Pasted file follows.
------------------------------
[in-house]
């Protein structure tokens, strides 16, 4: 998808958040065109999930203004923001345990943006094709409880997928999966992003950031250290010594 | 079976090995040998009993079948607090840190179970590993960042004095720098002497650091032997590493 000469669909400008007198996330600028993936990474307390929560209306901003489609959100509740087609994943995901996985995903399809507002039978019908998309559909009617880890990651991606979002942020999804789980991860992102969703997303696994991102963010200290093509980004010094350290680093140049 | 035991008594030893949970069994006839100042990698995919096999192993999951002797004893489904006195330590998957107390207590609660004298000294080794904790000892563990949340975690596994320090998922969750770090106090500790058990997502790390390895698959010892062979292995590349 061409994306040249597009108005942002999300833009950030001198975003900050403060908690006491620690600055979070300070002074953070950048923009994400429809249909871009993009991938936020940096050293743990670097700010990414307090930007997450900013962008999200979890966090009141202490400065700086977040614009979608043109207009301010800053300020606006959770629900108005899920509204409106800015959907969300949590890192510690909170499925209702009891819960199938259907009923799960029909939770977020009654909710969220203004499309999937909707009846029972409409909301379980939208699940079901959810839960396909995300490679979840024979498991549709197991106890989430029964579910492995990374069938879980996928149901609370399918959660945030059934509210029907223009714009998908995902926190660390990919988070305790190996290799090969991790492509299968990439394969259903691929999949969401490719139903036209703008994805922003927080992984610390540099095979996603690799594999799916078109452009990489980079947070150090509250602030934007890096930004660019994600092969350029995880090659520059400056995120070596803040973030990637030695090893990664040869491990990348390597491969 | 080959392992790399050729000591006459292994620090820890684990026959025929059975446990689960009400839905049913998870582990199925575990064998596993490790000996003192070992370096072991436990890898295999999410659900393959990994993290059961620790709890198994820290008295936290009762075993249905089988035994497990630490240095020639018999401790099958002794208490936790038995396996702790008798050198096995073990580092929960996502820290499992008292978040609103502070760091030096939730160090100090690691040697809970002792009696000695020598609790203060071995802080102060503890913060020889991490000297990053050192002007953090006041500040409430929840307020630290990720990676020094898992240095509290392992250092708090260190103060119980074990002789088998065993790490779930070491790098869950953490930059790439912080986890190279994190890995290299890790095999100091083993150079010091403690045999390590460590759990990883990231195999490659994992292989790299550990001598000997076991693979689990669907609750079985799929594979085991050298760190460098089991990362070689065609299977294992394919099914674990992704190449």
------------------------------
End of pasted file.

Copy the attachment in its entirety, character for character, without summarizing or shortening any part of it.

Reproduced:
[in-house]
């Protein structure tokens, strides 16, 4: 998808958040065109999930203004923001345990943006094709409880997928999966992003950031250290010594 | 079976090995040998009993079948607090840190179970590993960042004095720098002497650091032997590493 000469669909400008007198996330600028993936990474307390929560209306901003489609959100509740087609994943995901996985995903399809507002039978019908998309559909009617880890990651991606979002942020999804789980991860992102969703997303696994991102963010200290093509980004010094350290680093140049 | 035991008594030893949970069994006839100042990698995919096999192993999951002797004893489904006195330590998957107390207590609660004298000294080794904790000892563990949340975690596994320090998922969750770090106090500790058990997502790390390895698959010892062979292995590349 061409994306040249597009108005942002999300833009950030001198975003900050403060908690006491620690600055979070300070002074953070950048923009994400429809249909871009993009991938936020940096050293743990670097700010990414307090930007997450900013962008999200979890966090009141202490400065700086977040614009979608043109207009301010800053300020606006959770629900108005899920509204409106800015959907969300949590890192510690909170499925209702009891819960199938259907009923799960029909939770977020009654909710969220203004499309999937909707009846029972409409909301379980939208699940079901959810839960396909995300490679979840024979498991549709197991106890989430029964579910492995990374069938879980996928149901609370399918959660945030059934509210029907223009714009998908995902926190660390990919988070305790190996290799090969991790492509299968990439394969259903691929999949969401490719139903036209703008994805922003927080992984610390540099095979996603690799594999799916078109452009990489980079947070150090509250602030934007890096930004660019994600092969350029995880090659520059400056995120070596803040973030990637030695090893990664040869491990990348390597491969 | 080959392992790399050729000591006459292994620090820890684990026959025929059975446990689960009400839905049913998870582990199925575990064998596993490790000996003192070992370096072991436990890898295999999410659900393959990994993290059961620790709890198994820290008295936290009762075993249905089988035994497990630490240095020639018999401790099958002794208490936790038995396996702790008798050198096995073990580092929960996502820290499992008292978040609103502070760091030096939730160090100090690691040697809970002792009696000695020598609790203060071995802080102060503890913060020889991490000297990053050192002007953090006041500040409430929840307020630290990720990676020094898992240095509290392992250092708090260190103060119980074990002789088998065993790490779930070491790098869950953490930059790439912080986890190279994190890995290299890790095999100091083993150079010091403690045999390590460590759990990883990231195999490659994992292989790299550990001598000997076991693979689990669907609750079985799929594979085991050298760190460098089991990362070689065609299977294992394919099914674990992704190449």